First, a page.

Wingnut Week In Review: Boehner’s Nightmare

Terrance Heath

House Speaker John Boehner has a recurring nightmare about being stuck, unable to move. The complete implosion of the race for his successor this week might mean Boehner’s nightmare is coming true.

It was going to be a smooth exit. Figuring that meeting the Pope was as good as it was gonna get, Boehner announced his resignation from Congress. He’d give himself another month, postpone a government shutdown until he was long gone and couldn’t be blamed for it. He had a ready successor lined-up in the form of Kevin McCarthy (R-Calif.).

Then it all fell apart. The Freedom Caucus threatened the throw the House floor vote. McCarthy’s epic Benghazi gaffe only fueled opposition to his coronation as speaker. Rep. Jason Chaffetz (R-Utah) threw his hat into the ring after slamming McCarthy in the media. It began looking like House Republicans weren’t going to get it together enough to elect a speaker. Boehner ally Rep. Patrick J. Tiberi declared, “Right now, Jesus himself couldn’t be the speaker and get 218 Republicans behind something.”

No wonder John Bohener is having nightmares like the one he described to a group of Republican colleagues.

“I had this terrible nightmare last night that I was trying to get out and I couldn’t get out,” the Ohio Republican joked, according to one of his longtime friends, Rep. Tom Cole (R-Okla.). “And a hand came reaching, pulling me.”

It’s not hard to imagine Boehner waking up in a cold sweat, scared to death that House Republicans won’t be able to settle on a speaker by Boehner’s October 29 exit date, and that he’ll be stuck with the job until they do.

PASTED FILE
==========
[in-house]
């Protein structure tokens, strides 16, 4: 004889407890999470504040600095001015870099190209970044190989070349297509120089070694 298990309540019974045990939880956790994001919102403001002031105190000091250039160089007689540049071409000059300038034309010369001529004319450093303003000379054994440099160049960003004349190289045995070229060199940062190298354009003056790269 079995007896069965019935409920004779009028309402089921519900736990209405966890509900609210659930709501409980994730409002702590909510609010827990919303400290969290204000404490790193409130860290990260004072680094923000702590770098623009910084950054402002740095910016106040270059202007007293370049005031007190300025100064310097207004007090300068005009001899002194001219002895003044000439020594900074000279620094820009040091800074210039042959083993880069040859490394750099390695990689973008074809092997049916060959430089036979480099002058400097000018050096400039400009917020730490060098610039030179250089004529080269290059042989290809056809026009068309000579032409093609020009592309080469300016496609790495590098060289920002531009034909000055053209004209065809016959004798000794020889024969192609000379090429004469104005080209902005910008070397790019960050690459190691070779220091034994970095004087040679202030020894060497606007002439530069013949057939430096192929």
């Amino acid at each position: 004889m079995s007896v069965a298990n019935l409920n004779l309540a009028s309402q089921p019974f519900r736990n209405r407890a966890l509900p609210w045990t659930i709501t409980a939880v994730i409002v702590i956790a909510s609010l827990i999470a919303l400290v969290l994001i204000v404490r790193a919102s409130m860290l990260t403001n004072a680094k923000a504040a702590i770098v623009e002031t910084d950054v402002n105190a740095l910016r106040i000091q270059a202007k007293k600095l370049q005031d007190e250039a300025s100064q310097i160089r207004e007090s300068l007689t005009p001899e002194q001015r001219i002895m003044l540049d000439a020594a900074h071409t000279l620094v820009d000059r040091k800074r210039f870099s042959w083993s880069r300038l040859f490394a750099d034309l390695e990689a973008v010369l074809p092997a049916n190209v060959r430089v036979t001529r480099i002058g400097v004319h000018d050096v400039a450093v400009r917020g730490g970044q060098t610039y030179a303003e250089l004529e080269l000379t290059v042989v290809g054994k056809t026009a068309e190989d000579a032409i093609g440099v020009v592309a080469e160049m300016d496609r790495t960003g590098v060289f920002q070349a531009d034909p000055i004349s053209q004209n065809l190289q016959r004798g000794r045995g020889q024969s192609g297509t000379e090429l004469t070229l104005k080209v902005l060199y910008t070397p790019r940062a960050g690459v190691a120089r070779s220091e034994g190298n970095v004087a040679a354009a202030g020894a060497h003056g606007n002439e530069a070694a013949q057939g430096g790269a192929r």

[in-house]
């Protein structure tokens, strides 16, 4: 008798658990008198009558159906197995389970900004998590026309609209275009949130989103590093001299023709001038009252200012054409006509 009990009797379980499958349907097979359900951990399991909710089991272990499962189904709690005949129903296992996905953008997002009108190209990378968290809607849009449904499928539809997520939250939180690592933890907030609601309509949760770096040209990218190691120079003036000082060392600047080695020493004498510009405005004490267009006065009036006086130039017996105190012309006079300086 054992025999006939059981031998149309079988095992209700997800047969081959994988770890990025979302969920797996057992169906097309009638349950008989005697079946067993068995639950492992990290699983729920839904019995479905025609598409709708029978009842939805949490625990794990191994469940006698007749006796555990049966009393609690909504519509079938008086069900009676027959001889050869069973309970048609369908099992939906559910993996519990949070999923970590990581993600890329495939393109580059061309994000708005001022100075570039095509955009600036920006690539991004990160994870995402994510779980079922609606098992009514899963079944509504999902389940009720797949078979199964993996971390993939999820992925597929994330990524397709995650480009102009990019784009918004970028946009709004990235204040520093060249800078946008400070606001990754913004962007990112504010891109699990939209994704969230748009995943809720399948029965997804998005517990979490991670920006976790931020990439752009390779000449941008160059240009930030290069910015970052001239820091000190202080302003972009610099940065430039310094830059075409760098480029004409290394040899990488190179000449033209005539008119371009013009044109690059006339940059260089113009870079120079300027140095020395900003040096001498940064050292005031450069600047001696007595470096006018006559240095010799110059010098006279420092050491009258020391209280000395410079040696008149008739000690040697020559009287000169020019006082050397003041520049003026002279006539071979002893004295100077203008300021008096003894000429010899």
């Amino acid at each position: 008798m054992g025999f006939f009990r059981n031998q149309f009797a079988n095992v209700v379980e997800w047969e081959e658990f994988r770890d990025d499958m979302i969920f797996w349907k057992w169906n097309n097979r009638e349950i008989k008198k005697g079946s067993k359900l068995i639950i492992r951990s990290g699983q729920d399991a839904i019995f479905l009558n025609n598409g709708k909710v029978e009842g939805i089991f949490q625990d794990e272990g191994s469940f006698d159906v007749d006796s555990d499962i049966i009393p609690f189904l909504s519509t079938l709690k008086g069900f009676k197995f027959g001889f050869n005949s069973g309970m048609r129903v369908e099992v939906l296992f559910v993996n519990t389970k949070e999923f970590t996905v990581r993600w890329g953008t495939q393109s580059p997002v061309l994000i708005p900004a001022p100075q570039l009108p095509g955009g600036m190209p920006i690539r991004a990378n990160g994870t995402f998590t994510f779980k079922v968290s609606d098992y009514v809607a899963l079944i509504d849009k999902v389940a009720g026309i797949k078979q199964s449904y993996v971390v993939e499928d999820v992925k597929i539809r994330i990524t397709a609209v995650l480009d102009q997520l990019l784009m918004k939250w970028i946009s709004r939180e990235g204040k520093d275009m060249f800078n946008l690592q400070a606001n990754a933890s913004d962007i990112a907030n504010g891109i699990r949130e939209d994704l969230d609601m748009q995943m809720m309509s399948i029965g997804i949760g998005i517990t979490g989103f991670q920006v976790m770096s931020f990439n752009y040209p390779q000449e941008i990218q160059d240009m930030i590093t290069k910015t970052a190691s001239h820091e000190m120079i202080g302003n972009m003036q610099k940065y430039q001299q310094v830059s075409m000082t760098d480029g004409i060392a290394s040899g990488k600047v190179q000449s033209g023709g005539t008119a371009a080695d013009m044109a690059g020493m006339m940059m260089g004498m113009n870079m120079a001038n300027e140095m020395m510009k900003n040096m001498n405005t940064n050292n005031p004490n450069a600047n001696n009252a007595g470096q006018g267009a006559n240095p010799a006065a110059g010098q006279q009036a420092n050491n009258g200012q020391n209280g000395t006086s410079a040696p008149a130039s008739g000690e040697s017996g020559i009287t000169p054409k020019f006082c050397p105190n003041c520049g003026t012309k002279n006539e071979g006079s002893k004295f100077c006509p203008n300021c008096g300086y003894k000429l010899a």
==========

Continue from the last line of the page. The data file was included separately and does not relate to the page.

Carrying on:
Then the bottom fell out. McCarthy, the candidate most favored to succeed Boehner, suddenly dropped out of the running. There went the closest Boehner was likely to get to a sure thing, and the race for speaker descended in to such chaos that everything that preceded it will look like a cakewalk in comparison.

McCarthy’s move came out of nowhere, as Republicans were preparing to choose their nominee in a secret ballot. McCarthy told the National Review’s Rich Lowry, “I wouldn’t have enjoyed being speaker this way,” and suggested that the House Republican conference might “need to hit rock bottom,” before it becomes governable.

And in true Washington form, there were whispers of a sex scandal. According to various sources, McCarthy’s sudden decision to drop out came after he received an email from conservative activist Steve Baer threatening to expose McCarthy’s alleged affair with a House colleague. Baer is known for mass emailing Republican lawmakers, and the email was also addressed to Rep. Renee Ellmers (R-N.C.), whom conservative media sites have claimed is the other half of McCarthy’s alleged affair. On Wednesday, Rep. Walter Jones (R-N.C.) circulated a cryptic letter to several other leadership candidates. suggesting that any candidate for a leadership spot “withdraw himself from the leadership election if there are any misdeeds that he has committed since joining the Congress, and then you wrote.”

Twitter had a field day.

But seriously, what happens next is anybody’s guess.

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